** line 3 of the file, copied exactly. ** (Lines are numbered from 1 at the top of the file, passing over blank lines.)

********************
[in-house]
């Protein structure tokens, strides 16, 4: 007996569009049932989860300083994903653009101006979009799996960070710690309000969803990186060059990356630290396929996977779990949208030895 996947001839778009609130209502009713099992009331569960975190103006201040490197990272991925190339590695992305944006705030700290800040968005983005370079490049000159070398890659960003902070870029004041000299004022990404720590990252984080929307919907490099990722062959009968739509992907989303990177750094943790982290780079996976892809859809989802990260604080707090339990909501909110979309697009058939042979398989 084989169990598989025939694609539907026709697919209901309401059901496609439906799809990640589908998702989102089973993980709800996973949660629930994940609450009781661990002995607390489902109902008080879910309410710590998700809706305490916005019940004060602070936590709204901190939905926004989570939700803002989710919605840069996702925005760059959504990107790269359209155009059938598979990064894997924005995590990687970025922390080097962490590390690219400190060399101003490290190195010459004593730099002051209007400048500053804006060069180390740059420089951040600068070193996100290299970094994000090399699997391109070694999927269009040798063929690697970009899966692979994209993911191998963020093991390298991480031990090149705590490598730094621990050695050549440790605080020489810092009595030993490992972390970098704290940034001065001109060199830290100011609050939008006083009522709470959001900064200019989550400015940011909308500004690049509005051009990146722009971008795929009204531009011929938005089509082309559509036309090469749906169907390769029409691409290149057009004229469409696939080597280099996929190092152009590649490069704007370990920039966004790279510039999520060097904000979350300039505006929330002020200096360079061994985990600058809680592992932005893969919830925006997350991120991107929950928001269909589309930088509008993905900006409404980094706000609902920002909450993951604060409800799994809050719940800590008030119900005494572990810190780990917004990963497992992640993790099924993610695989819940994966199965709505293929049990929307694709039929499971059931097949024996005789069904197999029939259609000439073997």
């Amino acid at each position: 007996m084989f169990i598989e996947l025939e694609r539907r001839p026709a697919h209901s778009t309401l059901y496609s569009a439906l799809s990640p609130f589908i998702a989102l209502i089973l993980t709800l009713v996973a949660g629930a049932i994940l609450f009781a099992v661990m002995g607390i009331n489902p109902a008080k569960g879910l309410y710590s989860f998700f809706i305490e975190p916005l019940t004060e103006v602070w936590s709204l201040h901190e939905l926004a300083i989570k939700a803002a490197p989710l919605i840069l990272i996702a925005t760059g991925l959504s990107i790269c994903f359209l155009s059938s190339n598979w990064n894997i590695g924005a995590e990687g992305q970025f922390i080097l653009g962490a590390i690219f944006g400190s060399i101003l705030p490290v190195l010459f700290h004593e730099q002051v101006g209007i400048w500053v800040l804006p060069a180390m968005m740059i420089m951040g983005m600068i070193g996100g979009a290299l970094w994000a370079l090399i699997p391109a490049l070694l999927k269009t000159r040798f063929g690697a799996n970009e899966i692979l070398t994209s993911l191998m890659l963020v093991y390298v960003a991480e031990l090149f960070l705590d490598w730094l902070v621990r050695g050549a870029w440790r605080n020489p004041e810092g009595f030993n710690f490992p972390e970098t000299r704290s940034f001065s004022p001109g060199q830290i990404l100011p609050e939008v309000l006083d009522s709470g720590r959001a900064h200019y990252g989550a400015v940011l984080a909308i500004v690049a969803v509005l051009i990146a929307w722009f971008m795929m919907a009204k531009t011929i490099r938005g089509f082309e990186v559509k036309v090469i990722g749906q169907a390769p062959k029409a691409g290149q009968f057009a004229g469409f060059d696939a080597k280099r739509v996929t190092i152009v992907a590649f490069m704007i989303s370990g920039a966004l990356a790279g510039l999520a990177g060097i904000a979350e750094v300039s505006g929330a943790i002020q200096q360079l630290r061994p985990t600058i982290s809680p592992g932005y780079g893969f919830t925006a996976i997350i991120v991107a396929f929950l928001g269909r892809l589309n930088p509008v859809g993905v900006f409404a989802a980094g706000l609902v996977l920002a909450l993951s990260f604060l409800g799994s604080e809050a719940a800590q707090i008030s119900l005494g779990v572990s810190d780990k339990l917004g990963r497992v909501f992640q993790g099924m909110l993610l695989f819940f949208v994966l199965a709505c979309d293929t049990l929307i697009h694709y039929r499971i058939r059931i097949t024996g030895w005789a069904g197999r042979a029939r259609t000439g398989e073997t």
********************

């Amino acid at each position: 007996m084989f169990i598989e996947l025939e694609r539907r001839p026709a697919h209901s778009t309401l059901y496609s569009a439906l799809s990640p609130f589908i998702a989102l209502i089973l993980t709800l009713v996973a949660g629930a049932i994940l609450f009781a099992v661990m002995g607390i009331n489902p109902a008080k569960g879910l309410y710590s989860f998700f809706i305490e975190p916005l019940t004060e103006v602070w936590s709204l201040h901190e939905l926004a300083i989570k939700a803002a490197p989710l919605i840069l990272i996702a925005t760059g991925l959504s990107i790269c994903f359209l155009s059938s190339n598979w990064n894997i590695g924005a995590e990687g992305q970025f922390i080097l653009g962490a590390i690219f944006g400190s060399i101003l705030p490290v190195l010459f700290h004593e730099q002051v101006g209007i400048w500053v800040l804006p060069a180390m968005m740059i420089m951040g983005m600068i070193g996100g979009a290299l970094w994000a370079l090399i699997p391109a490049l070694l999927k269009t000159r040798f063929g690697a799996n970009e899966i692979l070398t994209s993911l191998m890659l963020v093991y390298v960003a991480e031990l090149f960070l705590d490598w730094l902070v621990r050695g050549a870029w440790r605080n020489p004041e810092g009595f030993n710690f490992p972390e970098t000299r704290s940034f001065s004022p001109g060199q830290i990404l100011p609050e939008v309000l006083d009522s709470g720590r959001a900064h200019y990252g989550a400015v940011l984080a909308i500004v690049a969803v509005l051009i990146a929307w722009f971008m795929m919907a009204k531009t011929i490099r938005g089509f082309e990186v559509k036309v090469i990722g749906q169907a390769p062959k029409a691409g290149q009968f057009a004229g469409f060059d696939a080597k280099r739509v996929t190092i152009v992907a590649f490069m704007i989303s370990g920039a966004l990356a790279g510039l999520a990177g060097i904000a979350e750094v300039s505006g929330a943790i002020q200096q360079l630290r061994p985990t600058i982290s809680p592992g932005y780079g893969f919830t925006a996976i997350i991120v991107a396929f929950l928001g269909r892809l589309n930088p509008v859809g993905v900006f409404a989802a980094g706000l609902v996977l920002a909450l993951s990260f604060l409800g799994s604080e809050a719940a800590q707090i008030s119900l005494g779990v572990s810190d780990k339990l917004g990963r497992v909501f992640q993790g099924m909110l993610l695989f819940f949208v994966l199965a709505c979309d293929t049990l929307i697009h694709y039929r499971i058939r059931i097949t024996g030895w005789a069904g197999r042979a029939r259609t000439g398989e073997t």